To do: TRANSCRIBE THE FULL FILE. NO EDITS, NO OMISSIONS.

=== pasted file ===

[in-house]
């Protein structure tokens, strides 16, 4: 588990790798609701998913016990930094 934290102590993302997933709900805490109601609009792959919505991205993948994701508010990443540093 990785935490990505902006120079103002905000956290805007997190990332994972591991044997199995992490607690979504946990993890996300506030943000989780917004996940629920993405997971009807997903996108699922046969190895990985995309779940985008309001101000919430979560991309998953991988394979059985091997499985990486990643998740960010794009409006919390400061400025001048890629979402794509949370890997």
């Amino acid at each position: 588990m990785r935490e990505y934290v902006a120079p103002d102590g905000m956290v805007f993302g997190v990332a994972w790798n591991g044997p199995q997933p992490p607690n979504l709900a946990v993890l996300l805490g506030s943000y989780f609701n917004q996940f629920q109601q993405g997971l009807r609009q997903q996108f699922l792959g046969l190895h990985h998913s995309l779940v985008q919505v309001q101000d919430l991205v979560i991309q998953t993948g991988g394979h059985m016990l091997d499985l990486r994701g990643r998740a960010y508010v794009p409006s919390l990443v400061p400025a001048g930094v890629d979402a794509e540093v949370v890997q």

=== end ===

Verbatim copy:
[in-house]
């Protein structure tokens, strides 16, 4: 588990790798609701998913016990930094 934290102590993302997933709900805490109601609009792959919505991205993948994701508010990443540093 990785935490990505902006120079103002905000956290805007997190990332994972591991044997199995992490607690979504946990993890996300506030943000989780917004996940629920993405997971009807997903996108699922046969190895990985995309779940985008309001101000919430979560991309998953991988394979059985091997499985990486990643998740960010794009409006919390400061400025001048890629979402794509949370890997």
């Amino acid at each position: 588990m990785r935490e990505y934290v902006a120079p103002d102590g905000m956290v805007f993302g997190v990332a994972w790798n591991g044997p199995q997933p992490p607690n979504l709900a946990v993890l996300l805490g506030s943000y989780f609701n917004q996940f629920q109601q993405g997971l009807r609009q997903q996108f699922l792959g046969l190895h990985h998913s995309l779940v985008q919505v309001q101000d919430l991205v979560i991309q998953t993948g991988g394979h059985m016990l091997d499985l990486r994701g990643r998740a960010y508010v794009p409006s919390l990443v400061p400025a001048g930094v890629d979402a794509e540093v949370v890997q």